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Heterosynaptic phenomena are events that occur at the junctions (synapses) that form connections between neurons. A heterosynaptic phenomenon is one that involves interactions between separate synapses or groups of synapses. This term is often used in relation to long-term depression and long-term potentiation of neuronal firing. For example, heterosynaptic long-term depression occurs when neural activity involving one of a neuron's synapses causes the strength (the ability to transduce input) of another of the neuron's synapses to decrease.
Experimentally, Fitzsimonds et al. found in cultured hippocampal neurons that the induction of LTD is also accompanied by back propagation of depression in the dendrite tree of the presynaptic neuron. Further, depression also propagates laterally in the pre- and postsynaptic neuron. Similar results hold for the propagation of LTP. For a review of experimental results see Bi et al. Emmert-Streib introduced a learning rule for neural networks based on heterosynaptic plasticity.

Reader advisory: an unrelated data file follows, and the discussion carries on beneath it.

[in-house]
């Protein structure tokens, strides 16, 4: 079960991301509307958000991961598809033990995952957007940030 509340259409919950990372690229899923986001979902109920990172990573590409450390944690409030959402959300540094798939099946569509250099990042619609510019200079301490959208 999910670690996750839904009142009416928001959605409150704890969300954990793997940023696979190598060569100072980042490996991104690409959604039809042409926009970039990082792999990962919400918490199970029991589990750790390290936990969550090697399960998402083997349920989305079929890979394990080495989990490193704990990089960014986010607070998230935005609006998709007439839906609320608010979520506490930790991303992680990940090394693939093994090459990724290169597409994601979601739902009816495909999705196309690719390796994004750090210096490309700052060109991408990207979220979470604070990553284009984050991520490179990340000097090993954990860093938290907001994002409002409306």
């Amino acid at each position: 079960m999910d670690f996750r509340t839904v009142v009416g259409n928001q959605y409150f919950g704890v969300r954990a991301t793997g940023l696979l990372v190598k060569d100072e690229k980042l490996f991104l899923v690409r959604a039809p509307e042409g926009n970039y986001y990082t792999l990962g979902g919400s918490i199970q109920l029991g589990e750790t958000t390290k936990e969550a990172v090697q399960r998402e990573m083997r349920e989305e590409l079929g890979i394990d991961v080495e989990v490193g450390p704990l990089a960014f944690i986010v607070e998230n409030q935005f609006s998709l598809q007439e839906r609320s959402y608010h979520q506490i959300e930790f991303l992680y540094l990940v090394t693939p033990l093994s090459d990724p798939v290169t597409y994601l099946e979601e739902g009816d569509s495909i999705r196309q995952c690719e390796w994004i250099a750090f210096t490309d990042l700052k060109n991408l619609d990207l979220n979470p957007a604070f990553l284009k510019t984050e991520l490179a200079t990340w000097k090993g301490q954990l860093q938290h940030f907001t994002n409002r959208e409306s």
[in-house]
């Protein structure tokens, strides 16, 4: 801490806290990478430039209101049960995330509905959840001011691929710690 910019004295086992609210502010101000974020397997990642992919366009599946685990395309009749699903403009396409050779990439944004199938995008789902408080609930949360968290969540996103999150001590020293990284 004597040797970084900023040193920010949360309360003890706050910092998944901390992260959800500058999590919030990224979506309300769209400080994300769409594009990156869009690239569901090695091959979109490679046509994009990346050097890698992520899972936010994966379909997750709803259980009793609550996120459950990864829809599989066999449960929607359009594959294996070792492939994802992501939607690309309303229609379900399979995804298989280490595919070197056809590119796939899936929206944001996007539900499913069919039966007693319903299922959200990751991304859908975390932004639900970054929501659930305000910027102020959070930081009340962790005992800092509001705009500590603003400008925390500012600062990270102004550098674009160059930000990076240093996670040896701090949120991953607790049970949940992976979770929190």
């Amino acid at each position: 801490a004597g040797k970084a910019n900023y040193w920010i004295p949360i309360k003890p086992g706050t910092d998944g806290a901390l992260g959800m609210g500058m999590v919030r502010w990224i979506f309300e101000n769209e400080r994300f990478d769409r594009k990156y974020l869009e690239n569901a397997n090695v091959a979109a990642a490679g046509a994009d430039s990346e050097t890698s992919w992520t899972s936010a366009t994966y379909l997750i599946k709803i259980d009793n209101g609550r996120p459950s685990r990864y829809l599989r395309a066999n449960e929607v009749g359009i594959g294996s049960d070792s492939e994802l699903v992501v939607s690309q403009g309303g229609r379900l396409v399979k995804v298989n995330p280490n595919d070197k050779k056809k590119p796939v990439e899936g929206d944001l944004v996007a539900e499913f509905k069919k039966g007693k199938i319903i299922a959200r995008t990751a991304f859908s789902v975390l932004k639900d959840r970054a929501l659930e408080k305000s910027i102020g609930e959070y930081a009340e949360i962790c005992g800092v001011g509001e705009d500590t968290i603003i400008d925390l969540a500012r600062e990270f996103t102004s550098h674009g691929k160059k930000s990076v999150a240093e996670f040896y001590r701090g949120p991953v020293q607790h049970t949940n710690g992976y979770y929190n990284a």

- F. Emmert-Streib: A Heterosynaptic Learning Rule for Neural Networks, International Journal of Modern Physics C 17(10) (2006) 1501-1520.
- R.M. Fitzsimonds, H-j.Song and M-m. Poo: Propagation of activity-dependent synaptic depression in small neural networks, Nature 388 (1997) 439-448.
- G-g. Bi and M-m. Poo: Synaptic modification by correlated activity: Hebb's Postulate Revisited, Annual Review of Neuroscience24 (2001) 139-166.
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